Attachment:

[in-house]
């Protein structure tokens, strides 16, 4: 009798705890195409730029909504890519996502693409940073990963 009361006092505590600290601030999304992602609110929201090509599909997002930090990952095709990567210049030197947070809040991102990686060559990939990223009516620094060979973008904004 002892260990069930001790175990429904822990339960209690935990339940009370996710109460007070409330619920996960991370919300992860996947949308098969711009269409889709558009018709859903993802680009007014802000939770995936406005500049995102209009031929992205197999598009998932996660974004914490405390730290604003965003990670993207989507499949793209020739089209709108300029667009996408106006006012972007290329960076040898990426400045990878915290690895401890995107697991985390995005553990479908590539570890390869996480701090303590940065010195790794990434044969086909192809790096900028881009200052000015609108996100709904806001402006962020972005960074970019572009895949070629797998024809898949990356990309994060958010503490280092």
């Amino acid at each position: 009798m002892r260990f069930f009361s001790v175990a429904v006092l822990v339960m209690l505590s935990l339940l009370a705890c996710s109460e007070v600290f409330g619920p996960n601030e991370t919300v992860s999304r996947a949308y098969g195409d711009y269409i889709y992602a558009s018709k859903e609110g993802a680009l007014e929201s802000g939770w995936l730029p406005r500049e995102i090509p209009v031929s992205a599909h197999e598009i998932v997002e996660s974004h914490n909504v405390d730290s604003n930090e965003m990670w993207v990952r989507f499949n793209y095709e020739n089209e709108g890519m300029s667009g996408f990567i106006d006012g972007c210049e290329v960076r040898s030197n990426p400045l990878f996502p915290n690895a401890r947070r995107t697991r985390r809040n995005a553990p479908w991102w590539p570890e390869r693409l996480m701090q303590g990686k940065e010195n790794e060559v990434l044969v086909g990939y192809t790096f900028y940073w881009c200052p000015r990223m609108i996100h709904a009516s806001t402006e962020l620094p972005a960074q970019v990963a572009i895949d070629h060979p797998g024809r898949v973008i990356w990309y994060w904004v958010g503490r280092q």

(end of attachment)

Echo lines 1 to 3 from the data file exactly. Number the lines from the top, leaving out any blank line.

[in-house]
């Protein structure tokens, strides 16, 4: 009798705890195409730029909504890519996502693409940073990963 009361006092505590600290601030999304992602609110929201090509599909997002930090990952095709990567210049030197947070809040991102990686060559990939990223009516620094060979973008904004 002892260990069930001790175990429904822990339960209690935990339940009370996710109460007070409330619920996960991370919300992860996947949308098969711009269409889709558009018709859903993802680009007014802000939770995936406005500049995102209009031929992205197999598009998932996660974004914490405390730290604003965003990670993207989507499949793209020739089209709108300029667009996408106006006012972007290329960076040898990426400045990878915290690895401890995107697991985390995005553990479908590539570890390869996480701090303590940065010195790794990434044969086909192809790096900028881009200052000015609108996100709904806001402006962020972005960074970019572009895949070629797998024809898949990356990309994060958010503490280092």
């Amino acid at each position: 009798m002892r260990f069930f009361s001790v175990a429904v006092l822990v339960m209690l505590s935990l339940l009370a705890c996710s109460e007070v600290f409330g619920p996960n601030e991370t919300v992860s999304r996947a949308y098969g195409d711009y269409i889709y992602a558009s018709k859903e609110g993802a680009l007014e929201s802000g939770w995936l730029p406005r500049e995102i090509p209009v031929s992205a599909h197999e598009i998932v997002e996660s974004h914490n909504v405390d730290s604003n930090e965003m990670w993207v990952r989507f499949n793209y095709e020739n089209e709108g890519m300029s667009g996408f990567i106006d006012g972007c210049e290329v960076r040898s030197n990426p400045l990878f996502p915290n690895a401890r947070r995107t697991r985390r809040n995005a553990p479908w991102w590539p570890e390869r693409l996480m701090q303590g990686k940065e010195n790794e060559v990434l044969v086909g990939y192809t790096f900028y940073w881009c200052p000015r990223m609108i996100h709904a009516s806001t402006e962020l620094p972005a960074q970019v990963a572009i895949d070629h060979p797998g024809r898949v973008i990356w990309y994060w904004v958010g503490r280092q």